Several books about yokai have been published in the last several years. These range from the academic (Pandemonium on Parade), analyzing the meaning of yokai and how they reflect important Japanese mindsets and historical periods, and the mostly pop cultural (Yokai Attack!), that serve as sort of a Monster Manual style field guide to some of the most popular yokai. Although completely bizarre and often described as “very Japanese,” I think that, even if I can’t name the individual yokai or divine their purpose, the general concept is one that was very familiar and has a lot less to do with your nationality, and more with growing up in the country. Yokai, to me, are very much like the haints and forest goblins and wee folk with which I grew up — beasts that seem outlandish and incomprehensible unless you lived the sort of life that gave you a peculiar understanding with remoteness, rural settings, and deep, dark woods.

More years passed before it occurred to me, halfwit that I am, that it was possible those three Daei yokai movies weren’t the first three yokai movies. Japanese cinema has a long history of making supernatural films, after all, and it seemed increasingly unlikely that no one had thought to bring yokai to the big screen before 1968. But while I’d seen plenty of phantasmagorical Japanese ghost movies from the 1950s and ’60s, like those from director Nobuo Nakagawa, I’d yet to run across any earlier appearances by the yokai with which I’d become familiar thanks to Daei’s movies and GeGeGe no Kitaro. Until, by pure happenstance, one fell into my lap.

Ghost Stories of Wanderer at Honjo is, for the most part, a straight-forward period piece ghost film, one of the countless Japanese ghost movies from the 1950s in which a scheming, evil samurai runs afoul of a ghost who messes with him for half the movie before a finale which usually involves the evil samurai freaking out, flailing, and swinging his katana around with reckless abandon until he is killed by some righteous hero or simply ends up impaling himself. But what makes Ghost Stories of Wanderer at Honjo different than, say Ghost of Yotsuya, is that the yokai make token appearances at the beginning and end of the movie, first in a sort of “freak out the squares” scene where they spook a couple fisherman, and later to assist the heroic samurai and his ghostly accomplice in defeating the rotten samurai. It’s a pretty solid, if rote, little ghost story, based on an old story called Seven Wonders of Honjo (本所七不思議, Honjo Nanafushigi) by Akira Sugawa. I’m guessing the fact that this movie got titled with the word “Wanderer” in it has something to do with someone confusing “wander” with “wonder.”

The film opens with narration, explaining to us that we are about to witness the seven miracles of Honjo province (this film’s alternate title is Seven Miracles), which is accompanied by brief snippets of scenes we’ll see later in the movie. In general, the snippets are so brief and out of context that it tends to speak rather poorly of the quality of some of the miracles, which include a guy falling into some water and some folks dancing. Sort of like if Jesus had skipped turning water into wine and just whipped out a couple of card tricks. Anyway, after the intro, we join a fishing trip already in progress, as two rascals celebrate the bountiful day they’ve had while also providing expository dialogue about the tanuki that is supposedly lurking nearby, keen on tricking humans. Tanuki is better known as “that raccoon dog with giant testicles” that Japanese people like to put on their front lawn like a garden gnome or pink flamingo.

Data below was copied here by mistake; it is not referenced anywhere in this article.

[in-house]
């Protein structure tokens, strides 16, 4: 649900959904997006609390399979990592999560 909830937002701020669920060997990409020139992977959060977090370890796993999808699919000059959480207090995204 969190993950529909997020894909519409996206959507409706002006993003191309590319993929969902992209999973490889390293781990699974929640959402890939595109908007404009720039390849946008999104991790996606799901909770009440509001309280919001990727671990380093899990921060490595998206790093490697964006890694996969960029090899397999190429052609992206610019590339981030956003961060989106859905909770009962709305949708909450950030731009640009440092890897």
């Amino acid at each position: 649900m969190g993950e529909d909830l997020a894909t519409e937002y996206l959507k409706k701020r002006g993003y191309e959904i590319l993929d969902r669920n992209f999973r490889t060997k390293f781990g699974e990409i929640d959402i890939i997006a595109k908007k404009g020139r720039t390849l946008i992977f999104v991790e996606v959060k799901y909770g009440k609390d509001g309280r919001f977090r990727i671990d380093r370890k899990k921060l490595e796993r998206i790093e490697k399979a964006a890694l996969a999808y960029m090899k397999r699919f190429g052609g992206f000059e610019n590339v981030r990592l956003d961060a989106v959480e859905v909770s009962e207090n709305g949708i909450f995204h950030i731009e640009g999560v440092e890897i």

Tanuki are actual animals, and as you would guess from the English language description, they look like raccoons. Japan decided to integrate the little guys into their folklore, infusing them with a variety of magic powers and really getting into the magnificent size of the balls on the males. Folkloric tanuki are usually depicted wearing a hat and carrying a sake bottle, and among the powers ascribed to them are shape-shifting, protection from bad weather, the ability to make good decisions, and for some reason the balls equal financial prosperity — possibly because the skins of real tanuki were used in the processing of gold. While having your balls skinned to make gold may not seem like good luck for the tanuki, they soon began to represent such for people. Thus, the proliferation of tanuki statues outside of inns and ramen shops and in gardens. Tanuki weren’t all good luck and magic balls, though, and some of them, perhaps upset at being skinned and castrated for the betterment of humanity, took on coyote-like trickster personalities. This could be something as innocent as screwing around with a gullible monk to cheating a merchant to cooking a human and serving them to the person’s loved ones.

The tanuki in Ghost Stories of Wanderer at Honjo happens to be female, and she summons her yokai friends to put the scare into the fishermen and free their fish. Unfortunately, this tanuki that has scared one too many easily startled villager, so the locals arrange a tanuki hunt and capture the beast. This hunt is stumbled upon by local honorable guy Komiyama (Shigeru Amachi), who is returning from paying respects to his late wife and sending his son, Yumenosuke (Jûzaburô Akechi), out into the world to learn the ways of a righteous man. Komiyama is in a good mood and considers it an auspicious day, so he buys the captured tanuki and sets it free, asking the creature to return his generosity simply by not messing with the locals.